In the event your Award is delivered prior to payment by the parties of the agreed upon compensation, the [AAA] is authorized but not obligated to seek to collect these monies on your behalf by all lawful means to represent you in any action or proceeding for such recovery and to file a claim in any bankruptcy or insolvency proceeding for such monies. The [AAA] may prosecute and receive any recovery on behalf of the undersigned and has full authority to compromise or settle such claims as may be, in its discretion, appropriate. However under no circumstances whatsoever will the [AAA] be liable for any failure to collect any or all the monies due.

Ibid. Prior to executing the appointment papers, Zaremski told Fontaine that he would accept the appointment only "if his normal billing for fees and costs are followed as reflected in monthly billing to be paid within thirty days thereafter." Doc. 1 at ¶ 15. Fontaine agreed, and Zaremski signed the Compensation Agreement, but only after adding "Billing to be monthly per arrangement with the AAA." Ibid.; see also Doc. 16 at 31.

In late November 2010, Zaremski began preparing for the upcoming arbitrations. On December 1, 2010, Zaremski tendered invoices to Fontaine for his November 2010 work, expecting to be paid within thirty days. Doc. 1 at ¶ 20. Zaremski subsequently submitted monthly invoices for his work in December 2010, January 2011, February 2011, and March 2011. Id. at ¶ 22. The total bill came to $135,072.

Payment of the invoices was repeatedly delayed, prompting much back and forth between Zaremski and AAA. On December 21, 2010, Fontaine emailed Zaremski that she had "invoiced the parties for [November 2010], there should not be a problem getting paid for the time already spent. So keep sending the invoices as you incur time." Id. at ¶ 21. On January 7, 2011, she informed Zaremski that he should send all invoices to AAA and not the parties; she also told him for the first time that "the government does not provide the AAA with deposits by which Zaremski would receive his compensation." Id. at ¶¶ 24-25. One week later, Fontaine emailed Zaremski that the State of New York did not foresee any problems with the payment and that she would update him as soon as AAA received the "necessary forms" from the State. Id. at ¶ 26. On January 26, Fontaine emailed Zaremski that she had received the forms and was processing them. Id. at ¶ 27. Two days later, she informed Zaremski that she had sent the forms to the State. Id. at ¶ 28.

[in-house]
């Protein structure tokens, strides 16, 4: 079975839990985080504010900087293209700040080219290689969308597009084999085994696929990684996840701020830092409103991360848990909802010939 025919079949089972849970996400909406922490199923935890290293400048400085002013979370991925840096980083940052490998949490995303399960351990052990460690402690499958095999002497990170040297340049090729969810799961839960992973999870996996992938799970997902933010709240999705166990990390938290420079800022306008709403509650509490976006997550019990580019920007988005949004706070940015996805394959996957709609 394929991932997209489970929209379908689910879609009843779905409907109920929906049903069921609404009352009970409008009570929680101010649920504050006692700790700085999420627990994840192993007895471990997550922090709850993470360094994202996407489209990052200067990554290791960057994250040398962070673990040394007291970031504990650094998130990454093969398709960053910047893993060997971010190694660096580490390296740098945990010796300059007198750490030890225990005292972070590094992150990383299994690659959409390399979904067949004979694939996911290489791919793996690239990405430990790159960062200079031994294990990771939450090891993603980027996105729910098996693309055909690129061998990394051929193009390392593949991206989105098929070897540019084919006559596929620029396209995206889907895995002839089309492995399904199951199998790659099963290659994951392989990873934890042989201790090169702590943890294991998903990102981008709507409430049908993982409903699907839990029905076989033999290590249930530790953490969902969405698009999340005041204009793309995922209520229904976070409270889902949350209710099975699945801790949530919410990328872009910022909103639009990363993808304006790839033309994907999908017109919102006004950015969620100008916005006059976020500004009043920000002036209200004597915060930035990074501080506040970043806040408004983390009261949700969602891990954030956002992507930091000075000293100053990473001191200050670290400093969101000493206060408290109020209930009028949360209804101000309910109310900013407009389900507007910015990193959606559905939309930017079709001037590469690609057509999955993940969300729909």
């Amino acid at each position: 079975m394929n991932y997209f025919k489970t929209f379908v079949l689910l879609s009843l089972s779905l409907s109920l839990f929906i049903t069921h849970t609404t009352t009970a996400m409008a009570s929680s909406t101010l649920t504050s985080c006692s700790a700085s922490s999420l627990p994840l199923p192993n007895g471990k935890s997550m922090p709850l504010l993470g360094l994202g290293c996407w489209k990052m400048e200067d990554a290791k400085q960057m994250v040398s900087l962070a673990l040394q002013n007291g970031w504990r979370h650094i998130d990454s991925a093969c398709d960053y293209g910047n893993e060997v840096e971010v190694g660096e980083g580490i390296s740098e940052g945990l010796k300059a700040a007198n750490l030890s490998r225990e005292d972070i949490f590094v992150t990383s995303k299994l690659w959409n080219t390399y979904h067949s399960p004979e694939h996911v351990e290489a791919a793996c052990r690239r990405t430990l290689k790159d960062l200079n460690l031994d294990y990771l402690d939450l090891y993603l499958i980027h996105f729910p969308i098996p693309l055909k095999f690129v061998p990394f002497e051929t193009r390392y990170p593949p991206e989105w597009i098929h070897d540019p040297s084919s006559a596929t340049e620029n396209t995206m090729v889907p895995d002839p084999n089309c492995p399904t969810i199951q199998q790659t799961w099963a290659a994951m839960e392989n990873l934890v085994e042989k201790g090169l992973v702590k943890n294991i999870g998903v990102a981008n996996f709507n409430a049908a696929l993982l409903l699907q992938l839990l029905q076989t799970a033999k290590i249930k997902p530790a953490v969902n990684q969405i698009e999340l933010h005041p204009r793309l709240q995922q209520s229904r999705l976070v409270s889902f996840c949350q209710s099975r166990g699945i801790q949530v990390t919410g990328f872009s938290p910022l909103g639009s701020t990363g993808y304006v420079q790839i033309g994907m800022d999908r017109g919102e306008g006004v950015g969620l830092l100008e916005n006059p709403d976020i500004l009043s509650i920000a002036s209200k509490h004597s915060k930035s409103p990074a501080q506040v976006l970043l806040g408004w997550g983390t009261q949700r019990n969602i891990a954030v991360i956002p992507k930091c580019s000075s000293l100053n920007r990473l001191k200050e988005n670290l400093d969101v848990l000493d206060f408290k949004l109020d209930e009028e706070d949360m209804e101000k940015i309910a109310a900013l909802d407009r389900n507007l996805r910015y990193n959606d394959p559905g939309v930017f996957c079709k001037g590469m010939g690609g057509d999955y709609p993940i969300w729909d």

On February 4, 2011, not having received any payment, Zaremski entered an order continuing the proceedings until March 22. Id. at ¶ 31. On February 8, Fontaine emailed Zaremski, saying that she was processing the latest invoice for January 2011, noting that the State had been reviewing an earlier invoice, and assuring him that "invoicing will be completed this week." Id. at ¶ 32. Three days later, she emailed Zaremski that "[t]he invoices have been submitted to both CMS and NY. I have calls and emails out to both (sic) agency to get update as soon as I receive update I will advise." Id. at ¶ 33. On March 8, Fontaine reiterated to Zaremski that she had been following up with the parties about payment. Id. at ¶ 34.

On March 10, 2011, Zaremski cancelled the arbitrations on the ground that he had not been paid. Id. at ¶ 35. On March 15, Fontaine emailed Zaremski to say that she was processing his most recent invoices for February 2011. Id. at ¶ 36. A couple weeks later, counsel for AAA told Zaremski that the invoices contained errors that "must be corrected before final invoices can be provided to the parties for processing." Id. at ¶ 37. On May 12, at AAA's request, Zaremski resubmitted all of his invoices in a different format. Id. at ¶ 22. On July 30, AAA issued a check to ...